Indiana football season is nigh.
The Hoosiers take the field at Memorial Stadium in just two days to open their 2023 campaign against No. 3 Ohio State. IU has uncertainty in some offensive areas, notably at quarterback. Head coach Tom Allen won’t announce a starter before the game.
But there are several known commodities in IU’s offense that the Hoosiers can be (publicly) excited about heading into the season, along with some real breakout candidates worth watching.
Here are four selections for those players, our offensive ‘picks to click.’
Lucas proved to be an electric player last season in smaller spurts.
Indiana coaches repeatedly expressed a desire to get him more involved in the offense later in the season, but it didn’t really happen. Lucas showed dynamic playmaking ability when he was on the field and getting touches, but that happened too infrequently for him to make a major impact on the offense.
Of course, Lucas made his mark on special teams, with two kick return touchdowns and one of the best yards per return averages in the country, earning him first team All-American status.
The sophomore will undoubtedly be much more involved in IU’s offense this season. In fact, Lucas should be a focal point. The Hoosiers will line him up in several different positions — including slot receiver — to get him as many productive touches as they can. He’s already shown what he can do with the ball in space. If IU can channel that into its offensive attack at least 10-15 times a game, whether through passing or running, Lucas should thrive.
In 2022, his first year at wide receiver, McCulley had some success. He caught 16 passes for 169 yards and a touchdown. He saw the field pretty consistently in a reserve role, but that brought limited action and limited touches. McCulley never recorded more than three receptions in a game last season. And outside of a 53-yard effort against Western Kentucky, he didn’t top 25 yards in any other game.
But in both spring and fall camp this year, McCulley has looked like an entirely different player than he was last season. He changed his diet ahead of spring ball and looked leaner, having dropped body fat.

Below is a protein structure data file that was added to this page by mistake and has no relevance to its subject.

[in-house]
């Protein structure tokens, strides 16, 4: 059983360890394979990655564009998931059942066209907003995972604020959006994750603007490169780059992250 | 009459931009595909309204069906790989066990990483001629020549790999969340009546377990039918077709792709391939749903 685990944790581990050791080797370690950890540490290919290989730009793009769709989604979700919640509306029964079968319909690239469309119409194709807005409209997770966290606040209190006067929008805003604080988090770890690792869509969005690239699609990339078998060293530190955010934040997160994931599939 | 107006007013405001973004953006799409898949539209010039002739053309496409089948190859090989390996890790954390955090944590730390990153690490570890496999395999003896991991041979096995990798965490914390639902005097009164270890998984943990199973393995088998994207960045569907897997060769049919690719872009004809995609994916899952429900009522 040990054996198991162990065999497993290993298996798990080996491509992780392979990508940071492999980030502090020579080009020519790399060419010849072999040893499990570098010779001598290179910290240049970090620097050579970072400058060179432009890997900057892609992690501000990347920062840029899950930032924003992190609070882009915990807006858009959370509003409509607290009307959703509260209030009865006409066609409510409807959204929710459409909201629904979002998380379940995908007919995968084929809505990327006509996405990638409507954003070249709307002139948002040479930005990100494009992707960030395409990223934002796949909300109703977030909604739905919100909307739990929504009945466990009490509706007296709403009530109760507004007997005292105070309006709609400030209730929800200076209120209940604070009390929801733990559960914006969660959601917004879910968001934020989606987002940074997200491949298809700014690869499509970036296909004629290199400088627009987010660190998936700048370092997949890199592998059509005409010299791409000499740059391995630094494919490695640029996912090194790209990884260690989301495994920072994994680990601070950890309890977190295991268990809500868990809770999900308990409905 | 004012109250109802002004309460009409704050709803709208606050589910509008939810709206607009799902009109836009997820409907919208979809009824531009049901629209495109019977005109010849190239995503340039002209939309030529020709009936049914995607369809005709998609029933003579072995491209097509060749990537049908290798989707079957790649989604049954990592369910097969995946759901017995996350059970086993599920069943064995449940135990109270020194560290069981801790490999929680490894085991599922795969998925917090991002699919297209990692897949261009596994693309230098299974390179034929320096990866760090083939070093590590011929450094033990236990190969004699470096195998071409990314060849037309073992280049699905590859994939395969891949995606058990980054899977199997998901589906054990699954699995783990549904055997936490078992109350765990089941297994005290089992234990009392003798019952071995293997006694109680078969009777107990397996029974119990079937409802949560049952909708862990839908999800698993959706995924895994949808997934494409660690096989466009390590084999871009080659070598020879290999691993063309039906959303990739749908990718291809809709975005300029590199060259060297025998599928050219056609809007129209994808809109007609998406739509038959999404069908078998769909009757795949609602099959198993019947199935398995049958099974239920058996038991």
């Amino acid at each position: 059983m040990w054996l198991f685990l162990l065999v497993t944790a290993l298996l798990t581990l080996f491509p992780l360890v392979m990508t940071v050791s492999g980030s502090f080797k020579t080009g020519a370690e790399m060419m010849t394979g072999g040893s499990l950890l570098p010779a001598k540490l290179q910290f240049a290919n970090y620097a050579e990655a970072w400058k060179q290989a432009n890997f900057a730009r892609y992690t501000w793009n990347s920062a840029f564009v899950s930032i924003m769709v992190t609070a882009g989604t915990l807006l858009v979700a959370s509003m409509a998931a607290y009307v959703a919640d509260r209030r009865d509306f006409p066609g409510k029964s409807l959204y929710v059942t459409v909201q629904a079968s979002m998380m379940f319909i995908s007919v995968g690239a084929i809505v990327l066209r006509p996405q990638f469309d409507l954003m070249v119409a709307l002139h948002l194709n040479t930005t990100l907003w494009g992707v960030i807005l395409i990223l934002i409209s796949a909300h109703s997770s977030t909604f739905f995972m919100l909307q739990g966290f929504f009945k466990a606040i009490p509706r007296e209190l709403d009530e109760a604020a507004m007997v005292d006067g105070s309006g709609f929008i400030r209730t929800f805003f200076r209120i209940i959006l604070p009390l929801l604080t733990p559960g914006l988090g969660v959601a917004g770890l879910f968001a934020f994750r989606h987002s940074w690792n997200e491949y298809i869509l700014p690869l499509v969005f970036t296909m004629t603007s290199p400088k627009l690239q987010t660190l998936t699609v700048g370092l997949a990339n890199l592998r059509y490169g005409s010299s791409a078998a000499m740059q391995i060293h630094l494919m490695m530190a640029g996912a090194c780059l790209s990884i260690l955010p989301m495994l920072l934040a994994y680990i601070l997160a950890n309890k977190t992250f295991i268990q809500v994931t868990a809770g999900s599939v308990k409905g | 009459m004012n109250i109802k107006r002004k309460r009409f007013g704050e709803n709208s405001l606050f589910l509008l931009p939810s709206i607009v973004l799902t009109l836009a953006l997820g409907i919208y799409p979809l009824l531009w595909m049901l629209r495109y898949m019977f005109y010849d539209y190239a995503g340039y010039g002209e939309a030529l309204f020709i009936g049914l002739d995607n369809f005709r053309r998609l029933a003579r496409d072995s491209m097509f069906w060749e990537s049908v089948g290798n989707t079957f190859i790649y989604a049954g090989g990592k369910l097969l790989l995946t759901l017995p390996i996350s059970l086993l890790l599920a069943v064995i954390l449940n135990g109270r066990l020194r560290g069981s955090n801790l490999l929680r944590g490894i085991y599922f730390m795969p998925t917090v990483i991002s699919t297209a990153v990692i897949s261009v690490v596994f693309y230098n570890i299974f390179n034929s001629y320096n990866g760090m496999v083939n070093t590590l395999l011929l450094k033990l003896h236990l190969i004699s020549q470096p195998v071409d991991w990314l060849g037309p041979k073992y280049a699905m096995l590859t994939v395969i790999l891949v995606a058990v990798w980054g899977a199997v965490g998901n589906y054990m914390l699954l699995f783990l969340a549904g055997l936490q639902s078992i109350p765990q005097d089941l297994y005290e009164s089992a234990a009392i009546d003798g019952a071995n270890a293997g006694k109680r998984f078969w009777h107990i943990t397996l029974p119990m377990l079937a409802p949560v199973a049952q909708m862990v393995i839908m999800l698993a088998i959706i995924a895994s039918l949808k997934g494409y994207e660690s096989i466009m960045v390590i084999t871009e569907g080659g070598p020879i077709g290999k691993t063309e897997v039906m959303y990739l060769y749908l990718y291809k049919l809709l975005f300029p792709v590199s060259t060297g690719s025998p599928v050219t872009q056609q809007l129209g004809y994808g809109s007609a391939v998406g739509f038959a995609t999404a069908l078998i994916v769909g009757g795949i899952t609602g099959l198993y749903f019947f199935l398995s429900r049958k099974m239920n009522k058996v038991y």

But even more than the body changes, the season of experience at wide receiver made a huge difference. He no longer looks like a player getting used to a new position; he looks like someone who’s played wideout for years. He’s running cleaner, crisper routes, his hands look better, his anticipation and game savvy are stronger. His confidence as a wide receiver has grown immensely.
Now, does that mean he’s a sure thing to set the Big Ten on fire this year? Of course not. There’s no way to know how this new and improved McCulley will look in games.
But it feels like he could be on the cusp of a real breakout season.
Perry likely won’t start, with a number of more experienced wide receivers also in line for playing time, along with a priority to get Lucas some time in the slot.
But Perry has a lot of potential. He appeared in one game last season as a true freshman, using his redshirt year. But after a season spent getting acclimated to college football, Perry started to shine in spring. He was consistently praised as a standout performer in spring camp, and he continued that into fall.
At 5-foot-9, Perry could turn into a real weapon in the slot. He’s very quick and could turn that into some big plays if given the opportunity. IU could, in theory, scheme up some creative looks with both Perry and Lucas on the field together, which could cause defenses headaches.
It’s possible that Perry doesn’t play a large enough role on this year’s team to really break out and show his full potential. If not this year, he has several more years in Bloomington to make that happen. But don’t overlook Perry as someone who could contribute this year.
It would be easy to put players like Josh Henderson or Cam Camper in this slot — both are lined up for major roles in the IU offense this year, and both are good players.
But we’re going with a bolder pick here, given Walt Bell’s comments on Monday.
If Howland has a role in Indiana’s offense like Bell implied, he could be really interesting. At 6-foot-3, 240 pounds, he’s built more like a linebacker — and actually, Jacob Magnum-Farrar is the only Indiana linebacker to exceed that listed height or match the weight. Howland stands out among Indiana’s running backs — it’s hard to miss someone that much bigger than his peers.
Howland is shifty, but given his size and the other running backs IU has, his role would more likely be in short-yardage and goal-line situations. But he could be a real weapon in those spots. And if that comes to fruition, Howland could be the center of attention in some big moments in games, and end the season with some touchdowns to his name.
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